48 Hours and 1000 Words
Report on the NYC Midnight flash fiction contest
July 21st 2017
To write a story of 1000 words or less in 48 hours. To make sure you don’t cheat, the organisers send you your assignment one minute before midnight (US Eastern Standard time) on the Friday of the heat. They send: a genre, a setting, an object to be included in the story. You submit your story by 11:59pm Sunday.
Am I prepared? I’d planned to spend two days on a rehearsal story, using a randomly selected assignment from a previous year. I wrote the practice story, but couldn’t stick to the 48-hour time-limit – I got distracted by other tasks, worked on the story for an hour or so daily, spread it over five days and left it loose and barely edited, both from a sense that it wasn’t important and because I didn’t want to waste what importance it might have on a hurried redraft.
It was 5:00 in the morning (I’m in London, five hours ahead of New York City). I hadn’t slept well, partly from nerves, and I’d gotten up at 3:00 to eat and read in the kitchen. The assignment, when it came, thrilled me—I could hardly believe it was so apt:
Genre: historical fiction.
Setting: a university library.
Object: a microphone.
It was the conjunction of “historical” and “microphone” that got me – after all, hadn’t I often thought of writing fiction about famous musical figures? Fats Domino on the corner in New Orleans in 1949, or the Slits and the Subway Sect on tour with the Clash in 1977? But that “university library” threw a spanner in the works. Which bands went to university? (Many went to art school; maybe I shouldn’t have got hung up on that small difference.)
I scoured my memory. I went back and back. Fats Domino had appealed to me as a kind of creation myth: the birth of rock ’n’ roll. But I could go further, and bring in the university: Alan Lomax! There’s a great music library at the Barbican Centre, ten minutes by bus from our place in Islington; I’d go there next day and find a book on Lomax.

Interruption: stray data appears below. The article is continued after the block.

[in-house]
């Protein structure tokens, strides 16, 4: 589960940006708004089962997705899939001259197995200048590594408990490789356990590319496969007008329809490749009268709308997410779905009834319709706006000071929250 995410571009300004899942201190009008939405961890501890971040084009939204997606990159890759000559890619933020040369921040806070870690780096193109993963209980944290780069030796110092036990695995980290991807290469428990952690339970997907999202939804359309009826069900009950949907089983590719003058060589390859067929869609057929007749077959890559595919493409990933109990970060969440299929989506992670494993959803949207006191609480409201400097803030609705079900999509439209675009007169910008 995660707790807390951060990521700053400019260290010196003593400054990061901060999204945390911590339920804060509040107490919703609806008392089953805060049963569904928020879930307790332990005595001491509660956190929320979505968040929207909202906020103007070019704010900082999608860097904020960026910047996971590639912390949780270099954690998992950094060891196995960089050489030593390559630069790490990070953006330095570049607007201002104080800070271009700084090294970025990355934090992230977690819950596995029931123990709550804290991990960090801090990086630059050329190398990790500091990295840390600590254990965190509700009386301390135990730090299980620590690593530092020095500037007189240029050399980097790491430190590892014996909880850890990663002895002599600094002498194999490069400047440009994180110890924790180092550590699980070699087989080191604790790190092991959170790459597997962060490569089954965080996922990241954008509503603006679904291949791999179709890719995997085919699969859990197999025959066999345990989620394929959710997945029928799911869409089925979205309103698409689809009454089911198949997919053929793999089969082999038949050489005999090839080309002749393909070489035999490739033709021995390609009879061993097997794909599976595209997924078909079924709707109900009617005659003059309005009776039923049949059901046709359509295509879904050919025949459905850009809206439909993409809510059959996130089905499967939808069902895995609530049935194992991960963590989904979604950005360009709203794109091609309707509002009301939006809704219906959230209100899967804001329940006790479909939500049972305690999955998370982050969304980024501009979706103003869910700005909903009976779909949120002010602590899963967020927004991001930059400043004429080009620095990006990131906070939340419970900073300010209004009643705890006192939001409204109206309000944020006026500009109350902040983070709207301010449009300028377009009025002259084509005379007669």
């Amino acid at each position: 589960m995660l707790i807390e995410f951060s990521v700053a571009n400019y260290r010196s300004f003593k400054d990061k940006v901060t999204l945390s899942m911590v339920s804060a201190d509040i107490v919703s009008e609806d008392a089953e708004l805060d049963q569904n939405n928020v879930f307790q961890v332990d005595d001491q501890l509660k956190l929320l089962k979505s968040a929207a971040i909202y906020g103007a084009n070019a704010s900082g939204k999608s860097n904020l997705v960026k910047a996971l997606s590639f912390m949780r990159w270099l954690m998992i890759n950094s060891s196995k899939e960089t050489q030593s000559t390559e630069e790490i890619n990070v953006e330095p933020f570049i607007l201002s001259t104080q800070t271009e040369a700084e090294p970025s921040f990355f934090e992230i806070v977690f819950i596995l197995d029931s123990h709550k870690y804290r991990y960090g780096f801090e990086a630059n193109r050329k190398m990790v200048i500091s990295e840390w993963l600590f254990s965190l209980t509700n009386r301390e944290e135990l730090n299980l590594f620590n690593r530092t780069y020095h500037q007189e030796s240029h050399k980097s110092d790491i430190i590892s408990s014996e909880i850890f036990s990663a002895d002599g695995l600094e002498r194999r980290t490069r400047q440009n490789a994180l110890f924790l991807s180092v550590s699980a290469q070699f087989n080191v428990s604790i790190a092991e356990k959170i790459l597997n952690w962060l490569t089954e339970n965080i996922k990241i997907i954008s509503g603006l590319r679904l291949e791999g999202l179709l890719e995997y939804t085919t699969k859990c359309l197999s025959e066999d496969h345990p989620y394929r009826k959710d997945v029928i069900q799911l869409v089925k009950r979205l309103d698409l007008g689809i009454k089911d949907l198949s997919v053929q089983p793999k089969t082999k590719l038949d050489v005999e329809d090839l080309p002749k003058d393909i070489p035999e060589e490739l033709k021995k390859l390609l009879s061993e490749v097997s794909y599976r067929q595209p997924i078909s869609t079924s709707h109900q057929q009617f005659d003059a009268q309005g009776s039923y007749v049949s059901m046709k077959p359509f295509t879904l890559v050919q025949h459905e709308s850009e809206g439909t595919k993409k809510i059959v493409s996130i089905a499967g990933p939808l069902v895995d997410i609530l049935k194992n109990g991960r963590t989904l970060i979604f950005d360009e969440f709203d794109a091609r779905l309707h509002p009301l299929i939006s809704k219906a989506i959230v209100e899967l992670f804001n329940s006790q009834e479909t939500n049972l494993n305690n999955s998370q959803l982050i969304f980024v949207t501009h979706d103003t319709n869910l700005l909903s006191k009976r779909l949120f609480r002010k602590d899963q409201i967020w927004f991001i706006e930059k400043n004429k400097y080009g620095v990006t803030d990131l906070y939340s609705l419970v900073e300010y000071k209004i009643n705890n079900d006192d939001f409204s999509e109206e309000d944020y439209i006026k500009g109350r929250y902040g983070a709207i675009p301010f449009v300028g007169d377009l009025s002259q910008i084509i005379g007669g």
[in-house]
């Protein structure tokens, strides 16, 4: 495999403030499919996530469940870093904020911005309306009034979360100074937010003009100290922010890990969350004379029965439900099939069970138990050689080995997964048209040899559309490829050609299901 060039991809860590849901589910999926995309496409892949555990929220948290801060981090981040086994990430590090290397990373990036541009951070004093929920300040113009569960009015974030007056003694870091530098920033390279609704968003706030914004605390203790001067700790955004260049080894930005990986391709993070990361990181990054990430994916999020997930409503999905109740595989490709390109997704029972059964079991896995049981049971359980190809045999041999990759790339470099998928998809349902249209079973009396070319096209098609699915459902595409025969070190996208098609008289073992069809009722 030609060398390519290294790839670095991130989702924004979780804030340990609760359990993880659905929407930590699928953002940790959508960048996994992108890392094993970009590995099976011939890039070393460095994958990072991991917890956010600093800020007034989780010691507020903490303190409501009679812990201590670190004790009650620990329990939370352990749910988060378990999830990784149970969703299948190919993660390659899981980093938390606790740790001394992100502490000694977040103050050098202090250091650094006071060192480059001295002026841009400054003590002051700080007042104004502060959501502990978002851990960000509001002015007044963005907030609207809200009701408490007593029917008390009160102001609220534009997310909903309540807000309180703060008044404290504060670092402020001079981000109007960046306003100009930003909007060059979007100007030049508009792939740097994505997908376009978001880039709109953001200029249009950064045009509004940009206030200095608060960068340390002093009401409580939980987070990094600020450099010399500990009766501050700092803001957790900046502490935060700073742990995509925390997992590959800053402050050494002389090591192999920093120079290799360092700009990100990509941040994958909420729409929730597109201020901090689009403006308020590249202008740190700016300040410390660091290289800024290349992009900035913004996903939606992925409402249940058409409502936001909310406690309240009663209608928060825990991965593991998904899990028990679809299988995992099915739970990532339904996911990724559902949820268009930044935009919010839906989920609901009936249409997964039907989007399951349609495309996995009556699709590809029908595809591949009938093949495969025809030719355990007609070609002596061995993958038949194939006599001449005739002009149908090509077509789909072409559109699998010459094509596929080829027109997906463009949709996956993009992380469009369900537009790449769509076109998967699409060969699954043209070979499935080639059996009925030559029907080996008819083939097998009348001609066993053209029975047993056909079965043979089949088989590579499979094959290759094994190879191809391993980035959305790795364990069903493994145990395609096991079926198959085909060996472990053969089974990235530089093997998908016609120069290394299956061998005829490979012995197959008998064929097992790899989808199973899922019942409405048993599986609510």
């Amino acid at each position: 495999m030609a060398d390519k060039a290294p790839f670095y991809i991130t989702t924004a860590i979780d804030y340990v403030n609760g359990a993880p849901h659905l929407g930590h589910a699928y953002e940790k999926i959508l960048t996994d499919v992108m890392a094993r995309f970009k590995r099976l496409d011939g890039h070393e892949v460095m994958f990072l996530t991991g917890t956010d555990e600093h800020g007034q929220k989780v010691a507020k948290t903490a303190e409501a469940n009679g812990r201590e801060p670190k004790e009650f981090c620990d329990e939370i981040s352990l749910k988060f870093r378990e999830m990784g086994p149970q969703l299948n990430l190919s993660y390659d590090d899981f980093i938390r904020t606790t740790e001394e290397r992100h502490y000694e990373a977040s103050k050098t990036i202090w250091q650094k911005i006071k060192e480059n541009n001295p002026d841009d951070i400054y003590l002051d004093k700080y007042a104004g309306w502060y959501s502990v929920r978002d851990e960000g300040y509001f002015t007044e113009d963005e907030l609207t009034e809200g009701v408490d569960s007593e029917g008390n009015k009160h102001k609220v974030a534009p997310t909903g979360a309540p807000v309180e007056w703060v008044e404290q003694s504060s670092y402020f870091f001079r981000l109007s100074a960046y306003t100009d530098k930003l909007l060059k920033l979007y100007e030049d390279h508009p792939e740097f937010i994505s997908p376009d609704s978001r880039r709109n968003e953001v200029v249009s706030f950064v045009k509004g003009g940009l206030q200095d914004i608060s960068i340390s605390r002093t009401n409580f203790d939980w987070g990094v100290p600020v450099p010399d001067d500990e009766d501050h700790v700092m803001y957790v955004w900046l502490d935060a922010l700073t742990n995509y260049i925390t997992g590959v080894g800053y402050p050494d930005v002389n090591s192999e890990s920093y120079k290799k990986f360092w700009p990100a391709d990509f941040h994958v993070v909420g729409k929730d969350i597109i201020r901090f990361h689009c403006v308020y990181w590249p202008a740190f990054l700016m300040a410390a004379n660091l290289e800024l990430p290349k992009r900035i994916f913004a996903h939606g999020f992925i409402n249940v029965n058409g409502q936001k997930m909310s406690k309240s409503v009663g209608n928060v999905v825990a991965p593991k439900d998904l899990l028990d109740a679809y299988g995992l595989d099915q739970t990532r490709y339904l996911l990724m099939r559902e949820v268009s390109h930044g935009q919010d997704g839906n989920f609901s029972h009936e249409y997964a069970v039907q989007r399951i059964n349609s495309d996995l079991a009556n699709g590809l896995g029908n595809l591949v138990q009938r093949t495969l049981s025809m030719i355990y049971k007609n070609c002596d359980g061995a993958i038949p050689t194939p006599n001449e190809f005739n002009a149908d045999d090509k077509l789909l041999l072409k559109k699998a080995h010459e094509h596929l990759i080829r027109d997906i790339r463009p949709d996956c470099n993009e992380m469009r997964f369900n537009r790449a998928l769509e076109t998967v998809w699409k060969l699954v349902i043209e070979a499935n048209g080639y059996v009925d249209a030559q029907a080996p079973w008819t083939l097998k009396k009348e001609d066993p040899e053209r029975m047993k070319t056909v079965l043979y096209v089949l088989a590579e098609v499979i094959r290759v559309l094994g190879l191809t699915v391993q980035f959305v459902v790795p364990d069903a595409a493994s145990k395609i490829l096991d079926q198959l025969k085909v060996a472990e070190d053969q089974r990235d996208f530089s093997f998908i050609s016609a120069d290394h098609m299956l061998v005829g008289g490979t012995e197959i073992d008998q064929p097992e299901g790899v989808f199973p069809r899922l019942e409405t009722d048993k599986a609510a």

I went to bed overjoyed, yet with a sense of responsibility: “If I can’t succeed at this assignment, when can I succeed?” I slept a few more hours, got up and started researching.
I did a lot of research. The first day, apart from a handwritten improvisation without preparation outside a café in Dalston (my standard morning ritual: coffee, fresh air and notebook), I pretty much only researched. Watched an interview with Lomax – decided I liked him. Came upon, fairly quickly, the name of Zora Neale Hurston; decided she could be a focus. Scoured the web for more – discovered my eventual narrator Mary Elizabeth Barnicle. Scoured some more. Found little. Decided, given the lack of information on her, that Barnicle should tell the story. (I liked the idea that these women, who had helped in the education and development of Lomax, should get their own story.) Then I went to the Barbican to find the book, which had a whole chapter devoted to Hurston and Barnicle.
Later that day another improvisation: 150 words from Barnicle’s point of view.
That night I couldn’t sleep: my wife (desperate to dance for weeks or months now) had discovered a Berlin-themed nightclub in Kings Cross and decided she had to go there. Owing to that distraction / interruption and a small dog yapping in a neighbour’s garden, along with plain excitement, I didn’t sleep till 2:00 or 3:00. I got up about 1:00, had a bath, recorded an improvised monologue straight to my phone in what I hoped was the voice of Mary Barnicle. No plot, no scenes, no drama, just a voice. I slept five or six hours and started again.